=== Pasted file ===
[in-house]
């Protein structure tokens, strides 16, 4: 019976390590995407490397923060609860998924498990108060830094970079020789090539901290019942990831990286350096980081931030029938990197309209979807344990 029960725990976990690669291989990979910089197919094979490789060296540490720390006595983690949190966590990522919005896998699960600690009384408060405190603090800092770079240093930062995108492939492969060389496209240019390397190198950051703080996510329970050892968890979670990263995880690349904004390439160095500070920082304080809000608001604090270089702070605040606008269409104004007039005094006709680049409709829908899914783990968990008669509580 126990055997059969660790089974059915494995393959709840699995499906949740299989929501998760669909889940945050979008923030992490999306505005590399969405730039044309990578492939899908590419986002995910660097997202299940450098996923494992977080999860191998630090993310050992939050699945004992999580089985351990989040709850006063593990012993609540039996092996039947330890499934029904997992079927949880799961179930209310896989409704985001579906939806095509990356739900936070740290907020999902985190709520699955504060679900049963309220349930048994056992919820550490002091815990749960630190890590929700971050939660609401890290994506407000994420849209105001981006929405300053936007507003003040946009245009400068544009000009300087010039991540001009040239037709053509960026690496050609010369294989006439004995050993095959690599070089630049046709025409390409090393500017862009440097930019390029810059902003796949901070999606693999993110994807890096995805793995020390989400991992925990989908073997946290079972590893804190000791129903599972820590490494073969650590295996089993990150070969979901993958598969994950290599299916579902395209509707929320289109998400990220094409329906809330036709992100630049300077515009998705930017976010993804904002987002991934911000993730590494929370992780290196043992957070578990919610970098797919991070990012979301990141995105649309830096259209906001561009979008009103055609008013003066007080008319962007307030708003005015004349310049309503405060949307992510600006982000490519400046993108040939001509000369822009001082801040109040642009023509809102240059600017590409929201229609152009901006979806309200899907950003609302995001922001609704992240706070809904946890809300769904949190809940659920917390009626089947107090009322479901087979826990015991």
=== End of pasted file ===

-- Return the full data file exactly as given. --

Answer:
[in-house]
């Protein structure tokens, strides 16, 4: 019976390590995407490397923060609860998924498990108060830094970079020789090539901290019942990831990286350096980081931030029938990197309209979807344990 029960725990976990690669291989990979910089197919094979490789060296540490720390006595983690949190966590990522919005896998699960600690009384408060405190603090800092770079240093930062995108492939492969060389496209240019390397190198950051703080996510329970050892968890979670990263995880690349904004390439160095500070920082304080809000608001604090270089702070605040606008269409104004007039005094006709680049409709829908899914783990968990008669509580 126990055997059969660790089974059915494995393959709840699995499906949740299989929501998760669909889940945050979008923030992490999306505005590399969405730039044309990578492939899908590419986002995910660097997202299940450098996923494992977080999860191998630090993310050992939050699945004992999580089985351990989040709850006063593990012993609540039996092996039947330890499934029904997992079927949880799961179930209310896989409704985001579906939806095509990356739900936070740290907020999902985190709520699955504060679900049963309220349930048994056992919820550490002091815990749960630190890590929700971050939660609401890290994506407000994420849209105001981006929405300053936007507003003040946009245009400068544009000009300087010039991540001009040239037709053509960026690496050609010369294989006439004995050993095959690599070089630049046709025409390409090393500017862009440097930019390029810059902003796949901070999606693999993110994807890096995805793995020390989400991992925990989908073997946290079972590893804190000791129903599972820590490494073969650590295996089993990150070969979901993958598969994950290599299916579902395209509707929320289109998400990220094409329906809330036709992100630049300077515009998705930017976010993804904002987002991934911000993730590494929370992780290196043992957070578990919610970098797919991070990012979301990141995105649309830096259209906001561009979008009103055609008013003066007080008319962007307030708003005015004349310049309503405060949307992510600006982000490519400046993108040939001509000369822009001082801040109040642009023509809102240059600017590409929201229609152009901006979806309200899907950003609302995001922001609704992240706070809904946890809300769904949190809940659920917390009626089947107090009322479901087979826990015991």